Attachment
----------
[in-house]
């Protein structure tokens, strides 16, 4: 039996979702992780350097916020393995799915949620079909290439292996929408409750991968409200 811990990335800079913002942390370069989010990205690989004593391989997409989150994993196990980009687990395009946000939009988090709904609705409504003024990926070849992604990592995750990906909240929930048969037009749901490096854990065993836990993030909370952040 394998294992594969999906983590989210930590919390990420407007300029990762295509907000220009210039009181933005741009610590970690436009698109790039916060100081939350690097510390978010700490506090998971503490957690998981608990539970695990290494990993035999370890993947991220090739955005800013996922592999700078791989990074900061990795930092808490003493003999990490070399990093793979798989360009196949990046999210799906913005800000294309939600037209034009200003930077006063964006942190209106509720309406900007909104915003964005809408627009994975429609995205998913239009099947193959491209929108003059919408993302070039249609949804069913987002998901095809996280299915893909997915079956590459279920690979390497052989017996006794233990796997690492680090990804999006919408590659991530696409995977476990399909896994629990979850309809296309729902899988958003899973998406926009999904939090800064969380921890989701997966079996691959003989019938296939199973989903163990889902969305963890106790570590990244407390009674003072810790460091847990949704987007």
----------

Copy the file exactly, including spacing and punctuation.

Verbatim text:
[in-house]
């Protein structure tokens, strides 16, 4: 039996979702992780350097916020393995799915949620079909290439292996929408409750991968409200 811990990335800079913002942390370069989010990205690989004593391989997409989150994993196990980009687990395009946000939009988090709904609705409504003024990926070849992604990592995750990906909240929930048969037009749901490096854990065993836990993030909370952040 394998294992594969999906983590989210930590919390990420407007300029990762295509907000220009210039009181933005741009610590970690436009698109790039916060100081939350690097510390978010700490506090998971503490957690998981608990539970695990290494990993035999370890993947991220090739955005800013996922592999700078791989990074900061990795930092808490003493003999990490070399990093793979798989360009196949990046999210799906913005800000294309939600037209034009200003930077006063964006942190209106509720309406900007909104915003964005809408627009994975429609995205998913239009099947193959491209929108003059919408993302070039249609949804069913987002998901095809996280299915893909997915079956590459279920690979390497052989017996006794233990796997690492680090990804999006919408590659991530696409995977476990399909896994629990979850309809296309729902899988958003899973998406926009999904939090800064969380921890989701997966079996691959003989019938296939199973989903163990889902969305963890106790570590990244407390009674003072810790460091847990949704987007």